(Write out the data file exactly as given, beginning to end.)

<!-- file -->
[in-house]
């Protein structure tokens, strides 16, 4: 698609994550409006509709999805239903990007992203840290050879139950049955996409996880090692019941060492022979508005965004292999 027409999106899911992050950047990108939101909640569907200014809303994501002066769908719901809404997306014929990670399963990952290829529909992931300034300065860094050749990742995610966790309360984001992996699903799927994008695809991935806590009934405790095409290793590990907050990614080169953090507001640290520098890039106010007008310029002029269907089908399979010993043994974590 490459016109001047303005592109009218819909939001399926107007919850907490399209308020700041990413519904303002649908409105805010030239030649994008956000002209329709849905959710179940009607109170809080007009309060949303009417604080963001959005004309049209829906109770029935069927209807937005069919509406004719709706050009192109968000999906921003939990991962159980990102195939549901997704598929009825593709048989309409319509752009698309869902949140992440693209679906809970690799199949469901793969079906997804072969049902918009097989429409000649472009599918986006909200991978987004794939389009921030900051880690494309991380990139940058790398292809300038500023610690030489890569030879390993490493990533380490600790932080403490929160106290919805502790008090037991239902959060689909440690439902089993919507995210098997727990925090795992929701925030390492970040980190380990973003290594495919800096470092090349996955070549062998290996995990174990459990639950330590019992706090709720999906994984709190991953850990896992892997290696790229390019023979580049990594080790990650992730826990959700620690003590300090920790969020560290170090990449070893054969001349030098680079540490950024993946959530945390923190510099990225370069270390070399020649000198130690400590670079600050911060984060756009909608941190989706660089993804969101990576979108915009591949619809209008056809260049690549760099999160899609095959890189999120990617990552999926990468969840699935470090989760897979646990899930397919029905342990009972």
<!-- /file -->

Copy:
[in-house]
């Protein structure tokens, strides 16, 4: 698609994550409006509709999805239903990007992203840290050879139950049955996409996880090692019941060492022979508005965004292999 027409999106899911992050950047990108939101909640569907200014809303994501002066769908719901809404997306014929990670399963990952290829529909992931300034300065860094050749990742995610966790309360984001992996699903799927994008695809991935806590009934405790095409290793590990907050990614080169953090507001640290520098890039106010007008310029002029269907089908399979010993043994974590 490459016109001047303005592109009218819909939001399926107007919850907490399209308020700041990413519904303002649908409105805010030239030649994008956000002209329709849905959710179940009607109170809080007009309060949303009417604080963001959005004309049209829906109770029935069927209807937005069919509406004719709706050009192109968000999906921003939990991962159980990102195939549901997704598929009825593709048989309409319509752009698309869902949140992440693209679906809970690799199949469901793969079906997804072969049902918009097989429409000649472009599918986006909200991978987004794939389009921030900051880690494309991380990139940058790398292809300038500023610690030489890569030879390993490493990533380490600790932080403490929160106290919805502790008090037991239902959060689909440690439902089993919507995210098997727990925090795992929701925030390492970040980190380990973003290594495919800096470092090349996955070549062998290996995990174990459990639950330590019992706090709720999906994984709190991953850990896992892997290696790229390019023979580049990594080790990650992730826990959700620690003590300090920790969020560290170090990449070893054969001349030098680079540490950024993946959530945390923190510099990225370069270390070399020649000198130690400590670079600050911060984060756009909608941190989706660089993804969101990576979108915009591949619809209008056809260049690549760099999160899609095959890189999120990617990552999926990468969840699935470090989760897979646990899930397919029905342990009972």